Every few months it makes sense to do some benchmarking and find out how your services, marketing message buzz words and product or service delivery systems compare to those of competitors. Whether you are a start-up or a veteran entrepreneur, market research in its many forms is an important barometer of the environment in which your venture operates. Fail to keep your finger on the various pulse points of the marketplace and you can miss the boat on either a lucrative opportunity or a shift in customer priorities that will leave you out in the cold and scrambling to catch up.
It is useful to think about how you might refine your services offered, your choice of targeted clients, business model and delivery of services. The results of your benchmarking research can be used in the marketing or operations sections of a business plan, for example, or to measure the success of current plans. Start the process by following the advice of the late, great business strategy guru Peter Drucker, who famously noted that getting the right answers begins with asking the right questions. Some you might pose include:
- What drives targeted clients to hire outside help (i.e., Solopreneurs) to perform the services your organization provides?
- Who is providing the services for them now and what is the level of satisfaction with the deliverables?
- What would clients like to see included in these services or in their delivery that is not now being provided?
- Do clients anticipate changes in demand for these services?
- What do clients feel is a fair price to pay for the services?
In market research, there are primary and secondary sources of information. Primary source information emanates directly from the client or competitor. Secondary sources are anything that has been published. Because Solopreneurs typically do not have market research budgets, a DIY low or no cost strategy will be preferred.
Primary information can be collected from current or prospective clients through survey questionnaires that either appear on your website or are emailed to your mailing list. You might provide an incentive to participate, such as a free half hour consultation. Also, clients, prospects and referral sources can receive from you an invitation to have coffee or lunch, so that questions about their organizations’ needs and priorities as relates to your services can be asked and answered.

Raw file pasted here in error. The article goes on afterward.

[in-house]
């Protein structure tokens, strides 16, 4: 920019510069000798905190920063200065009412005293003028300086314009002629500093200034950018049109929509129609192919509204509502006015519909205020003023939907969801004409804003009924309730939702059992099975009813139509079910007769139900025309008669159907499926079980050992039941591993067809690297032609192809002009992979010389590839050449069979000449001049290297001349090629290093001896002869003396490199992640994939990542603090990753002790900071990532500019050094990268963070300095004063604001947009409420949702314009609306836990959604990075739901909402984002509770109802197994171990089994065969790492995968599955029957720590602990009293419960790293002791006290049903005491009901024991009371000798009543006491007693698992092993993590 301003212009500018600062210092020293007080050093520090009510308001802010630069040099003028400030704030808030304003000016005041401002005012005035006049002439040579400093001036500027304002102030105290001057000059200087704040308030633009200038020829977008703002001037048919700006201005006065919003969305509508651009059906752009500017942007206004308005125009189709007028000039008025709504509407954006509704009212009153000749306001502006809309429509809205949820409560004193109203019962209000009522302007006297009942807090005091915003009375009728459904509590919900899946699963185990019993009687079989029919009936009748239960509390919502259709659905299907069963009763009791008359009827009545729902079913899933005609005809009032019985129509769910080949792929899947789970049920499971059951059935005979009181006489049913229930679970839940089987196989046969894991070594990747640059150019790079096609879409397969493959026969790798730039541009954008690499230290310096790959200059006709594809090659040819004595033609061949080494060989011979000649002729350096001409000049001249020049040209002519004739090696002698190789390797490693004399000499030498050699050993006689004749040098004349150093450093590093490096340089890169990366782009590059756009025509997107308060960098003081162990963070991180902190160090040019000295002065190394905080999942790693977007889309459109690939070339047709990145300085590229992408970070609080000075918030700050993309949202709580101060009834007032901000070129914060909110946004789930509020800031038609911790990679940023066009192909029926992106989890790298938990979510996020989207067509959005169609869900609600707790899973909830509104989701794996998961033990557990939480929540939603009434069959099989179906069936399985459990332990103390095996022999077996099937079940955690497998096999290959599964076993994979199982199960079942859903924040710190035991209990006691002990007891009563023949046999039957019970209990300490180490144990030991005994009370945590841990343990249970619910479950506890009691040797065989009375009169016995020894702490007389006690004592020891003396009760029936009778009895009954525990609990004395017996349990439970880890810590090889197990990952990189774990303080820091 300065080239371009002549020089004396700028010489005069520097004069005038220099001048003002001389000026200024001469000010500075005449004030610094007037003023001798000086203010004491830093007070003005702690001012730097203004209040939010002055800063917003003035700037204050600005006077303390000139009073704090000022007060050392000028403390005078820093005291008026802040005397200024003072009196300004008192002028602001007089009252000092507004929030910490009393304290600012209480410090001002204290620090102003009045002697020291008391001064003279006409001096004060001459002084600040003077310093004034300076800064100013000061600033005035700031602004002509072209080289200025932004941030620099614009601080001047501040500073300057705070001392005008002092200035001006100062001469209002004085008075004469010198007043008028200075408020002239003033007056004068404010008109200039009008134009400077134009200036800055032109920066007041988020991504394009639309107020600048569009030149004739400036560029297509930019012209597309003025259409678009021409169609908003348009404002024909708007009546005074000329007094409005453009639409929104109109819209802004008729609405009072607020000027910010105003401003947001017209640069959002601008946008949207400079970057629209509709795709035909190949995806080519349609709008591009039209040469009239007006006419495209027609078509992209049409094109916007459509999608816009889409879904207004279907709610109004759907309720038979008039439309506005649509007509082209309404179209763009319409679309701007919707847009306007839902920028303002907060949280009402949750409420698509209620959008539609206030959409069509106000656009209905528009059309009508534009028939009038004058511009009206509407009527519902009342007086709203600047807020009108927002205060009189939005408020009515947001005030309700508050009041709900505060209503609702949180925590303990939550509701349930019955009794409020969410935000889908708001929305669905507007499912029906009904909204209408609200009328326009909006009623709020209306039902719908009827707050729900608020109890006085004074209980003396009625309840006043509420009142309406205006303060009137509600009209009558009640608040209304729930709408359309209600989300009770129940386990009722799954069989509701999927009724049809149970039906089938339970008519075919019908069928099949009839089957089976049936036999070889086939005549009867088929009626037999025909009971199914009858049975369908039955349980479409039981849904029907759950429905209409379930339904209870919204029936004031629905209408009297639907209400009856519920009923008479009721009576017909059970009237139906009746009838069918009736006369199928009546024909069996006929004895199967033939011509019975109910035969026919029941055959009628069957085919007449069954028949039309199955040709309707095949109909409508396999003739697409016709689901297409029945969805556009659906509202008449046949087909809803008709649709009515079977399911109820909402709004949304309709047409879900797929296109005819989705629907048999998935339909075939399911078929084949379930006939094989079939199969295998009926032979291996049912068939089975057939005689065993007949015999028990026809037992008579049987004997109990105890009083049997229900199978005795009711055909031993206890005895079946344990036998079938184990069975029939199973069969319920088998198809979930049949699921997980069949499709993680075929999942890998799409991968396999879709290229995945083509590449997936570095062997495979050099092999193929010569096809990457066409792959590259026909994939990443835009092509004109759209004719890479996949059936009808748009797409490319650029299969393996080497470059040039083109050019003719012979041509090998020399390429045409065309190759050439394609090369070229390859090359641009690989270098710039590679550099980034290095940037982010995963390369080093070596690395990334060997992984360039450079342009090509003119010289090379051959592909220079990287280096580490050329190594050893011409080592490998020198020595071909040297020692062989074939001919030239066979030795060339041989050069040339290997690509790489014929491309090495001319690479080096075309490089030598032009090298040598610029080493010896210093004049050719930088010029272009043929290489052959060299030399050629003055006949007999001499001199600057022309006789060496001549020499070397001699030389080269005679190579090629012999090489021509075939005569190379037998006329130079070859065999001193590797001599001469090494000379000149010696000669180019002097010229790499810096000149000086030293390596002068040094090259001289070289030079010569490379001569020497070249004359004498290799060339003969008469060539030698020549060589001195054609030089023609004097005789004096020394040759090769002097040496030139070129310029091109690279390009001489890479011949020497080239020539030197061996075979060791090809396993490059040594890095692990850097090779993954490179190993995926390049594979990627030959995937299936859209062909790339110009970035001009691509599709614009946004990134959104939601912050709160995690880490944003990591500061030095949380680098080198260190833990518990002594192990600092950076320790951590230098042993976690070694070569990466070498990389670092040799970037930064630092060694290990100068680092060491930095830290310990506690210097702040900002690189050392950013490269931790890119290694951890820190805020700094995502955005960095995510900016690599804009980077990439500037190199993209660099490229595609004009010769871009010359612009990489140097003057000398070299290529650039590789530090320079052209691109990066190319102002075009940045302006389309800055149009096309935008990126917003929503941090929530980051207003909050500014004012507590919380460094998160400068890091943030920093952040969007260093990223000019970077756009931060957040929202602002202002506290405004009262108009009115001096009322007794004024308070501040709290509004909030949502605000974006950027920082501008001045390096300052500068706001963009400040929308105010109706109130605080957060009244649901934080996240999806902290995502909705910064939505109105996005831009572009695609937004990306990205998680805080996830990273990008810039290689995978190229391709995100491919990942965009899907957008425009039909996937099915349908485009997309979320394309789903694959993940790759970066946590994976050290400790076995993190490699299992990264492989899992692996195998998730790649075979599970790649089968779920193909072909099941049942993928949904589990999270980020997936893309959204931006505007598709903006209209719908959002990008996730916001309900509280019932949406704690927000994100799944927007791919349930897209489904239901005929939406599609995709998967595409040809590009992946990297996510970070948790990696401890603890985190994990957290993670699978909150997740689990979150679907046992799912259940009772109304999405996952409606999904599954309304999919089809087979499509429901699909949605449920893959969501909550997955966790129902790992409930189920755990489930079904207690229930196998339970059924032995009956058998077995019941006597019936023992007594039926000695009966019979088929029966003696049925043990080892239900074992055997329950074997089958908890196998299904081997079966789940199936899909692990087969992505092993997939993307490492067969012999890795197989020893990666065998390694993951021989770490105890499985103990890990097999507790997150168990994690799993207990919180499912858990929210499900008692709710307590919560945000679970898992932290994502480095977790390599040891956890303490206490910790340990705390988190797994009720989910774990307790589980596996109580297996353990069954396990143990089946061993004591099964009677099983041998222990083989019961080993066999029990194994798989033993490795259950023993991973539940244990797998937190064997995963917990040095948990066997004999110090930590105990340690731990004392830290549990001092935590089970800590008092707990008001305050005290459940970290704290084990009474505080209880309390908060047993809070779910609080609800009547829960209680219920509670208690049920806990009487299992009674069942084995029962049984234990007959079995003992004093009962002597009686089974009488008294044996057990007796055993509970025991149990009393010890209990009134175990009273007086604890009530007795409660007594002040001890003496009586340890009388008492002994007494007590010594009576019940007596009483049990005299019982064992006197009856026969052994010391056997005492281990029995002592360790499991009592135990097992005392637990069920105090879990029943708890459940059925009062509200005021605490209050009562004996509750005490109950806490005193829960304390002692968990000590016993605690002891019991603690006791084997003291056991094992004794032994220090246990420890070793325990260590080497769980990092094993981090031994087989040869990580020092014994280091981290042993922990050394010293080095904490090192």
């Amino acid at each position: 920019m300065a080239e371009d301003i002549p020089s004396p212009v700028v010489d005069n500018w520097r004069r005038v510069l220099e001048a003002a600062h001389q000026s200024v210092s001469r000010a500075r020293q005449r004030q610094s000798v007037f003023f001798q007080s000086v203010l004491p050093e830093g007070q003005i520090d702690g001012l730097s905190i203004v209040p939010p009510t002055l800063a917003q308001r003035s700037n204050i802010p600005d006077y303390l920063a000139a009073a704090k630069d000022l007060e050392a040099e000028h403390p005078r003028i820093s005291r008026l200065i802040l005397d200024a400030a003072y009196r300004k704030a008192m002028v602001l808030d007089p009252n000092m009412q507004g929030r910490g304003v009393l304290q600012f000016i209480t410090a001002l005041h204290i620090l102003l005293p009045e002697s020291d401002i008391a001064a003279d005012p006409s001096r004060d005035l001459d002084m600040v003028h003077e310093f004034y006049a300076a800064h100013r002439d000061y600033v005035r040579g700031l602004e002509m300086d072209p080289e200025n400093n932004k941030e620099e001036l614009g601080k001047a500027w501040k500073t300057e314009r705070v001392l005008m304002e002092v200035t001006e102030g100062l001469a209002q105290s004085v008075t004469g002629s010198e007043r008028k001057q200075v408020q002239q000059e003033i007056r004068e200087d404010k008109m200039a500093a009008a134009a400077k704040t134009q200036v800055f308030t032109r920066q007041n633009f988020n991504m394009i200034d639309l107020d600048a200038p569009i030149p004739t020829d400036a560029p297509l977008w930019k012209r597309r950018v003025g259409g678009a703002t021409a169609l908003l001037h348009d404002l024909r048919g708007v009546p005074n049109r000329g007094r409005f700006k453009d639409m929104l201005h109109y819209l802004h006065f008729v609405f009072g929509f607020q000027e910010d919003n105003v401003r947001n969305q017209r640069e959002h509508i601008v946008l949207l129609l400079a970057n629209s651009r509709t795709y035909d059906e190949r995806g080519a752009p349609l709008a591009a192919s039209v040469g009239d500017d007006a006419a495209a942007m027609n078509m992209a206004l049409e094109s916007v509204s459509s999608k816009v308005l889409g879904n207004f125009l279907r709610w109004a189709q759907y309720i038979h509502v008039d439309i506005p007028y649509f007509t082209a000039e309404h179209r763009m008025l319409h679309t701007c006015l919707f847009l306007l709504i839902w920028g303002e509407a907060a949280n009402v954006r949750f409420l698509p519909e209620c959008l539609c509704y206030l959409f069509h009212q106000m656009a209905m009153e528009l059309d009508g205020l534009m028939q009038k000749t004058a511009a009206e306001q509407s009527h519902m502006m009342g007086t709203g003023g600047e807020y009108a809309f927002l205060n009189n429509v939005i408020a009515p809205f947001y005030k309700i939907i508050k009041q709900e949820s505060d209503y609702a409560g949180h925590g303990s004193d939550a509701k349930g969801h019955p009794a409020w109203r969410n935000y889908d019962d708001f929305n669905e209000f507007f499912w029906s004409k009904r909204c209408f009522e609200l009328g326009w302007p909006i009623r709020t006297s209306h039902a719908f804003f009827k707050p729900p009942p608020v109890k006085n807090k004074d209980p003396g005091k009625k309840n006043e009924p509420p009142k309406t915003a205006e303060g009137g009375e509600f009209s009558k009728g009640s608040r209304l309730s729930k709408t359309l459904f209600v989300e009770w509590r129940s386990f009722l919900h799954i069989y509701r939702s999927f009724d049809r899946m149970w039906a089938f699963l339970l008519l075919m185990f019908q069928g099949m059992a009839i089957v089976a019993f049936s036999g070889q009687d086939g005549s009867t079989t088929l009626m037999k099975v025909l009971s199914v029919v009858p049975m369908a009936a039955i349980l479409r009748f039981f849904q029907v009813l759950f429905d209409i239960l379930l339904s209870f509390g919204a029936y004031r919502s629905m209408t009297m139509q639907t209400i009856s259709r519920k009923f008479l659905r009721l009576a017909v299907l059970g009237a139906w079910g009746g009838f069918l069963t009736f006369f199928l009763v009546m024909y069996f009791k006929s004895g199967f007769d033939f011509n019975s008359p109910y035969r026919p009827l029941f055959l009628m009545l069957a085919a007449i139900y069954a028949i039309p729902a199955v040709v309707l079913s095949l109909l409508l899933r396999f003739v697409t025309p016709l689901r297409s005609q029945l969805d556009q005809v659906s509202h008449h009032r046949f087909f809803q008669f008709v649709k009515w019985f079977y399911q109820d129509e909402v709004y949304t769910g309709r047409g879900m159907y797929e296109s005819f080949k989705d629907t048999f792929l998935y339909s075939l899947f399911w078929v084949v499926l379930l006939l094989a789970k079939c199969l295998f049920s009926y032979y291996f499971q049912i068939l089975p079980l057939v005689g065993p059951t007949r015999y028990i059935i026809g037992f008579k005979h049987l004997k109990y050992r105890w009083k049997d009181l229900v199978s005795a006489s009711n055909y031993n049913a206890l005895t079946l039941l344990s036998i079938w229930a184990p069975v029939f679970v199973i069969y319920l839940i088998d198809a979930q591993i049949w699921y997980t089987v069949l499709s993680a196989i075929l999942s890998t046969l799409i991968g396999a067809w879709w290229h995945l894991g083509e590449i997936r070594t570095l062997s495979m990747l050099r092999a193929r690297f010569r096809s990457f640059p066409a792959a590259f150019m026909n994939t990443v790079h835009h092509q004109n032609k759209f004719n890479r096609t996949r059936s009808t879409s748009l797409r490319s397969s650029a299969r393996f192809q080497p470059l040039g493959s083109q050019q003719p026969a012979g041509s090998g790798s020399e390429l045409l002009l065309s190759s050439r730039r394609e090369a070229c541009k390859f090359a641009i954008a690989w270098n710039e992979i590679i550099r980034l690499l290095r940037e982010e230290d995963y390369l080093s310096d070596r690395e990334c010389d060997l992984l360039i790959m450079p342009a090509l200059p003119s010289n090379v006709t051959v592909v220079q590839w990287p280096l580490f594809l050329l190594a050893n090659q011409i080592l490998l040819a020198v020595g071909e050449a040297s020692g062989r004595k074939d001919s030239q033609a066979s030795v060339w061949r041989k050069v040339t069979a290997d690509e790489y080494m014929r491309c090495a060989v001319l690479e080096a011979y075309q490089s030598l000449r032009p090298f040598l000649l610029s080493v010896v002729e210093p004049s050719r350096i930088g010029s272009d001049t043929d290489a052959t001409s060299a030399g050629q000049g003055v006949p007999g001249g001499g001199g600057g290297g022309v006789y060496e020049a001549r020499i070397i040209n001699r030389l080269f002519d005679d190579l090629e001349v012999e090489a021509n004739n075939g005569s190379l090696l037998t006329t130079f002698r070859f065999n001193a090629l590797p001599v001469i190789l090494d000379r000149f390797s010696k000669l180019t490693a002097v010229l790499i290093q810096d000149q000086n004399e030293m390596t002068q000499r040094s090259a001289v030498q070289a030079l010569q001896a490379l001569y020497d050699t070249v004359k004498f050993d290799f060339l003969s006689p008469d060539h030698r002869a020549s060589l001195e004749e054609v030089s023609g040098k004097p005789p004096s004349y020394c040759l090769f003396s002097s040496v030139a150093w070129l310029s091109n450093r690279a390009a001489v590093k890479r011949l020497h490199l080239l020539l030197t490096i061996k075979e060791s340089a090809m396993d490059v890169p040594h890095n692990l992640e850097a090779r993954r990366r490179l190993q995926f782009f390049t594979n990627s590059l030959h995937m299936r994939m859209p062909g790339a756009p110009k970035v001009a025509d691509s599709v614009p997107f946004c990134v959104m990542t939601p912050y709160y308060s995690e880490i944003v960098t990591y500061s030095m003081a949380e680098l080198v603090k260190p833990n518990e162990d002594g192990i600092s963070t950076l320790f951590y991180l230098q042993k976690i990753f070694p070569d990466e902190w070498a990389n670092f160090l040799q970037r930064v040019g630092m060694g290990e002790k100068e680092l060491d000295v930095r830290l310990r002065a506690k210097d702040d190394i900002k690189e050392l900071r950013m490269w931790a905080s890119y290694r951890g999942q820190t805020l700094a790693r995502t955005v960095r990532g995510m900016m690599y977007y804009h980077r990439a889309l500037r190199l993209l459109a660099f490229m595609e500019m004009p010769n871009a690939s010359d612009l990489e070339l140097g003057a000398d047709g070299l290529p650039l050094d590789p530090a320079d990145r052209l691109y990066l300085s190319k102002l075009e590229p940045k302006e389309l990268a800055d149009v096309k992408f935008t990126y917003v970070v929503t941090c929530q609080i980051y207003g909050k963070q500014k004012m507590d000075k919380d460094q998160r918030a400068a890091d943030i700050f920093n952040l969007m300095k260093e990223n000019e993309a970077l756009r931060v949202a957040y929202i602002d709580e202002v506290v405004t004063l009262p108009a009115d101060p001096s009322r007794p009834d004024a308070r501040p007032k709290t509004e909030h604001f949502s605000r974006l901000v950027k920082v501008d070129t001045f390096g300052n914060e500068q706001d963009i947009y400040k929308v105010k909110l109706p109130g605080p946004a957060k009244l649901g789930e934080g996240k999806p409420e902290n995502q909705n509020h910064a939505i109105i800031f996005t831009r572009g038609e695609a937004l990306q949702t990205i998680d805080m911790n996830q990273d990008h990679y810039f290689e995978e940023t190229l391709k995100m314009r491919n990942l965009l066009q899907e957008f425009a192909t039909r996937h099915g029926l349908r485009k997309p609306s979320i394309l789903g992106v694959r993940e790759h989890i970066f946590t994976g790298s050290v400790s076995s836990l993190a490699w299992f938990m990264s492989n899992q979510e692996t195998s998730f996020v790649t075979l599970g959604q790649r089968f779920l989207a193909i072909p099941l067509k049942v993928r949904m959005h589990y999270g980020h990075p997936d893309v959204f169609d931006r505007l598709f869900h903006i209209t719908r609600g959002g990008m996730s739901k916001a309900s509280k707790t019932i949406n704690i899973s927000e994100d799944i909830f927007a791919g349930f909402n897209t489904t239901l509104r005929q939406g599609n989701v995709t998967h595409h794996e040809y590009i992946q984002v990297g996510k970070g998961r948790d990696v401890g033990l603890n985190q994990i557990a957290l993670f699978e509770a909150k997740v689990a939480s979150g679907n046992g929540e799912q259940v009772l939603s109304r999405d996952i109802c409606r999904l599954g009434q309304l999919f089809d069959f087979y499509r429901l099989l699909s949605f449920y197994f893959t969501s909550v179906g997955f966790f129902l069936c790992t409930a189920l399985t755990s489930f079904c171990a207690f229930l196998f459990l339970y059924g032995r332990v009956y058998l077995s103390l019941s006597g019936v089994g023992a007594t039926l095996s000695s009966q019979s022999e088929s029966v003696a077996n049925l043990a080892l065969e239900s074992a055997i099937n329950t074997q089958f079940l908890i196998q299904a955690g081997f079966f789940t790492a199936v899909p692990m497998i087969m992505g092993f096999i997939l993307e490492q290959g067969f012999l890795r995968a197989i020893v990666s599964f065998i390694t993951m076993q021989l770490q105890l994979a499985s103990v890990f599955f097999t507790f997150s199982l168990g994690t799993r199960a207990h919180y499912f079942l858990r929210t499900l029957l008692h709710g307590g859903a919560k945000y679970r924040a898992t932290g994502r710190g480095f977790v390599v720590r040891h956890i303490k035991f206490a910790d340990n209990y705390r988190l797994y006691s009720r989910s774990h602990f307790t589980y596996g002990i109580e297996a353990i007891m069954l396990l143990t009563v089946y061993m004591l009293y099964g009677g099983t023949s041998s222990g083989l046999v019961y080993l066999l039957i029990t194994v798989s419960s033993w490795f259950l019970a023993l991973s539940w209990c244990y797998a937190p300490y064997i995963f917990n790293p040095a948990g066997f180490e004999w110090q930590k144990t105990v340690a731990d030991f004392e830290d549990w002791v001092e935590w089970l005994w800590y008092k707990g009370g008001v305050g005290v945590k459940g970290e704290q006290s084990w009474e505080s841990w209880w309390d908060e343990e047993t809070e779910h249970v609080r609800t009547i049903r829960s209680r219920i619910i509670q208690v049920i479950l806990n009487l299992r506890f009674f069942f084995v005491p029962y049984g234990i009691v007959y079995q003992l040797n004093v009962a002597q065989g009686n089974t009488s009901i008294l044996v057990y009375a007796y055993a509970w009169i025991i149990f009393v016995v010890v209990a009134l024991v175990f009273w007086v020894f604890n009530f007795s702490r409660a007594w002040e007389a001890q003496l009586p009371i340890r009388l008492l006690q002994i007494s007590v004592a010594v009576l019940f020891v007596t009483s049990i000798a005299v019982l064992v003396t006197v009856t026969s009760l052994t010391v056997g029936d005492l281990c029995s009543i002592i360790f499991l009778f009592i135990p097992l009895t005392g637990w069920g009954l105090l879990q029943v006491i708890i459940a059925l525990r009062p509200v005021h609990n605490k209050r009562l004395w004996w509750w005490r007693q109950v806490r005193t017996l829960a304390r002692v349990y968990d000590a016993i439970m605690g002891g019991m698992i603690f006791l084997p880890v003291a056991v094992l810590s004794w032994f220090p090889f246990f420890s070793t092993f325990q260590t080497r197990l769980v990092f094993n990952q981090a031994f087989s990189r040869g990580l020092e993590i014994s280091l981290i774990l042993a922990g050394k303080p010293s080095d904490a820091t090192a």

Competitors are another source of primary information. If you attend a seminar outside of a competitor’s working geography, s/he will perhaps feel comfortable about sharing information. Over time, certain competitors that you encounter on a regular basis may drop their guard just a bit and share a couple of pearls with you. Establishing good relationships with competitors is usually a smart idea. What they share will be limited, but it could be beneficial.
Free and potentially useful secondary information is available on competitors’ websites and you might visit the sites of four or five close competitors, Solopreneurs who offer similar services to clients that could be yours. It’s a good idea to monitor the sites over the course of months or even years and make note of any additions or deletions of services.
Changes in the services of more than one competitor could indicate a change in client priorities and should prompt you to diplomatically question your clients. Periodic explorations of clients’ websites is another good idea. There could be a change that opens up a new revenue stream for you.
Continue your secondary research with an internet search of clients and competitors. You could find notices of speaking engagements or press releases that give you the heads-up. Periodic checks of competitors’ LinkedIn profiles is also a great idea, if shared connections exist. The connection grants you access to a competitor’s page without making that person a primary connection. Juicy details about the competitor’s activities may await you.
Give your business an important reality check with some good market research. Obtain information that helps your business identify niche markets or glean more billable hours from current clients. Use slow business periods to conduct your investigations and make plans that will set you up for a successful year.
Thanks for reading,
Kim L. Clark is a strategy and marketing consultant who works with for-profit and not-for-profit organization leaders who must achieve business goals. Kim is the founder and principal of the consulting firm Polished Professionals Boston and she teaches business plan writing to aspiring entrepreneurs. Learn how Kim’s expertise can benefit your organization when you visit polishedprofessionalsboston.com.